As an instructor and trainer, I have dealt with herd-bound horses a lot. What has worked for me is this: Ride the horse away from the herd/barn until the horse wants to go back. Then go back to the barn, turn around and ride away again right away. Do this over and over until the horse realizes that going back to the barn just means he has to turn around and go away again. Let him make the choice. You might only gain a foot each time. Keep at it. I have had this take 50 trips until the horse gives up and goes peacefully away from the barn. Works like a charm, but you must have patience. Do not punish the horse, just ride quietly to and from the barn. I have not had this method fail. (I did not invent this method – I got it from Clinton Anderson). Whenever possible, let the horse have a choice for behavior. When he makes the right choice, life gets easier for him. They figure it out.

    Joan Fry Original Poster
    Topics Started: 11Replies Posted: 324

    That is great advice, HighHope! It really does give the horse a choice! I’ll try it. When you say you’ve taken 50 trips away from the barn–do you mean you do that a single day? Or do I reward her the first time she goes one step farther than she did before, and start doing it again the next day? Thanks very much for taking the time to answer!

    HighHopeFarm
    Topics Started: 0Replies Posted: 3

    Yes, I have done that in a single session, but If you don’t have enough time, it’s OK to quit when you have gone a bit farther then the time before. I would then get off of the horse while away from the barn and lead him back.day. Takes a lot of patience to stick with it. If you have an excitable horse, you need to be “ho-hum” about the whole thing. Don’t make a big deal about it, just stick to your program of going away and coming back, going away and coming back. Once you’ve been successful, the next time will be easier. Eventually, you will be able to ride away without all the rigmarole. Am curious to see how this works for you.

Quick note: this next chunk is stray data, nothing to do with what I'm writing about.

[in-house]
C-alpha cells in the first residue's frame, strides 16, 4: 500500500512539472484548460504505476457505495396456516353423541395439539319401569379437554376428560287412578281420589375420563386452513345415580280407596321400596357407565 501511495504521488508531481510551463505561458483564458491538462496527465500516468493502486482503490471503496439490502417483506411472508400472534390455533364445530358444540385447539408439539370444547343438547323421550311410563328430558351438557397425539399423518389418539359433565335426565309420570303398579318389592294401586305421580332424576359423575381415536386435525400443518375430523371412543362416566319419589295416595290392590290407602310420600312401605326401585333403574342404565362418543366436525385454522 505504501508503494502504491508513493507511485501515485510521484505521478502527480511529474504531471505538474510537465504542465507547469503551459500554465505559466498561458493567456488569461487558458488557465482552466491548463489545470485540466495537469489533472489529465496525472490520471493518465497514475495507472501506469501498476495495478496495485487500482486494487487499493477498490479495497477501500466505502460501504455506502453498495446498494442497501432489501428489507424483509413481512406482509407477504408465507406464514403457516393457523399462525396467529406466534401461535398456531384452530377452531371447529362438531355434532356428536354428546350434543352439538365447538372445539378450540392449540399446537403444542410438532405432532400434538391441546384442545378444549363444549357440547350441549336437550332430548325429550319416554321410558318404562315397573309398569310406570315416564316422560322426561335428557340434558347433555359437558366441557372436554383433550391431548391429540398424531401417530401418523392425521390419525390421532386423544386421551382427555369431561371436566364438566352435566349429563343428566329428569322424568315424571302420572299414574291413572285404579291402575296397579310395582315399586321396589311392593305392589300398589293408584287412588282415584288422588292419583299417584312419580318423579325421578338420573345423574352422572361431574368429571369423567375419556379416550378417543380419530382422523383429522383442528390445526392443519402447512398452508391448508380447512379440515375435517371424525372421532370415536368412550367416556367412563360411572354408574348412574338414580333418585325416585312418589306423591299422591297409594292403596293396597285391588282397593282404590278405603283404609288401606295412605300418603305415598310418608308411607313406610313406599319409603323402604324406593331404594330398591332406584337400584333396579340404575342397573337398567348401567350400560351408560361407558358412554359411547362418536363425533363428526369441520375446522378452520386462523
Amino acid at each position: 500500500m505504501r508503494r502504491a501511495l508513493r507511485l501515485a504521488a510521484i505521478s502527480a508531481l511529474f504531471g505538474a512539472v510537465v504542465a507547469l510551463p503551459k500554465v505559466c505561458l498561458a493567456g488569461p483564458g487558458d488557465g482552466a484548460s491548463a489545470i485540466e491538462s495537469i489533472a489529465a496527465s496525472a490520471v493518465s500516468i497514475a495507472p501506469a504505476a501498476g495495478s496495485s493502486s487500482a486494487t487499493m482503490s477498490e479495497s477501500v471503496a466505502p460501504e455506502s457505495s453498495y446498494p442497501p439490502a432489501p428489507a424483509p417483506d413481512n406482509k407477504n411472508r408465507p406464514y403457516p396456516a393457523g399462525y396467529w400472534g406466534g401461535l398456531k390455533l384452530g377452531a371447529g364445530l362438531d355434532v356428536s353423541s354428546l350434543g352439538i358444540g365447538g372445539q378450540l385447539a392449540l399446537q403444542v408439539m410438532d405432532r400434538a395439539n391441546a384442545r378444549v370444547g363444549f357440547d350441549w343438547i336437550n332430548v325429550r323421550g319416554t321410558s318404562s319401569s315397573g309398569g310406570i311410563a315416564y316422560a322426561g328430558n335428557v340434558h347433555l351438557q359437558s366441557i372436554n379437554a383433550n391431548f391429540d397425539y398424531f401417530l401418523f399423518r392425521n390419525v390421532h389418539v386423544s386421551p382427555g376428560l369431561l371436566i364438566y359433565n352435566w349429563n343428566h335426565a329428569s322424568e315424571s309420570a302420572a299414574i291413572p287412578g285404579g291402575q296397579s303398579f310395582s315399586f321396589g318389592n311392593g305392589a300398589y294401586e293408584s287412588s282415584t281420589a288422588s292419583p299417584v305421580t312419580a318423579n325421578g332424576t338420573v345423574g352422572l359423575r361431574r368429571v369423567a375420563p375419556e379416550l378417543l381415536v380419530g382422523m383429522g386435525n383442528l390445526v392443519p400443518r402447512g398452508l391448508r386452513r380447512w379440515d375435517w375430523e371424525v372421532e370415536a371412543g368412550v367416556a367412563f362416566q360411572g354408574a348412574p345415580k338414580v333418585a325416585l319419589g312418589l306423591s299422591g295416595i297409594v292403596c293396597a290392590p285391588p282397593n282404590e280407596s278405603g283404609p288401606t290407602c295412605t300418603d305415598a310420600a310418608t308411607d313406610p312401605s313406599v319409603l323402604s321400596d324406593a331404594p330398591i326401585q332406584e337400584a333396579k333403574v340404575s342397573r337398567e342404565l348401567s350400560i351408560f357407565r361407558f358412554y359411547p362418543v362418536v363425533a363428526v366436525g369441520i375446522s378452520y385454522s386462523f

SueC
    Topics Started: 0Replies Posted: 1

    While I am not a professional trainer, I have worked with many horses over the years with this problem and I use a variation of what HighHopeFarm writes about, not my idea but one I found on the internet. When you ride back to the barn, have a place close to the barn, patch of grass of whatever, where you can really work the horse, then walk away and make the place away from the barn easy. Then repeat, again and again. Pressure on (not punishment, just pressure) at the barn, pressure off as you go away from the barn (i.e. trail, dressage arena, or wherever). Repeat as often as necessary, daily, as much as possible for however long it takes. Then dismount and loosen girth, far enuf from the barn so that horses feel a release of pressure.

    Warwick Schiller is a good one on youtube who explains this well, and his specialty is problem horses of all breeds, including WB’s, TB’s, QH’s, or ponies. He is “western” but has a great feel for all horses. My background is dressage. I’ve seen this work many times.

    Joan Fry Original Poster
    Topics Started: 11Replies Posted: 324

    Thank you both for your help! Right now we’re battling kidney issues (hers)–a new development. When I can get back in the saddle, I look forward to teaching her that we are going to, eventually, ride away from the barn, and, eventually, return to it. I will definitely let you know what happens.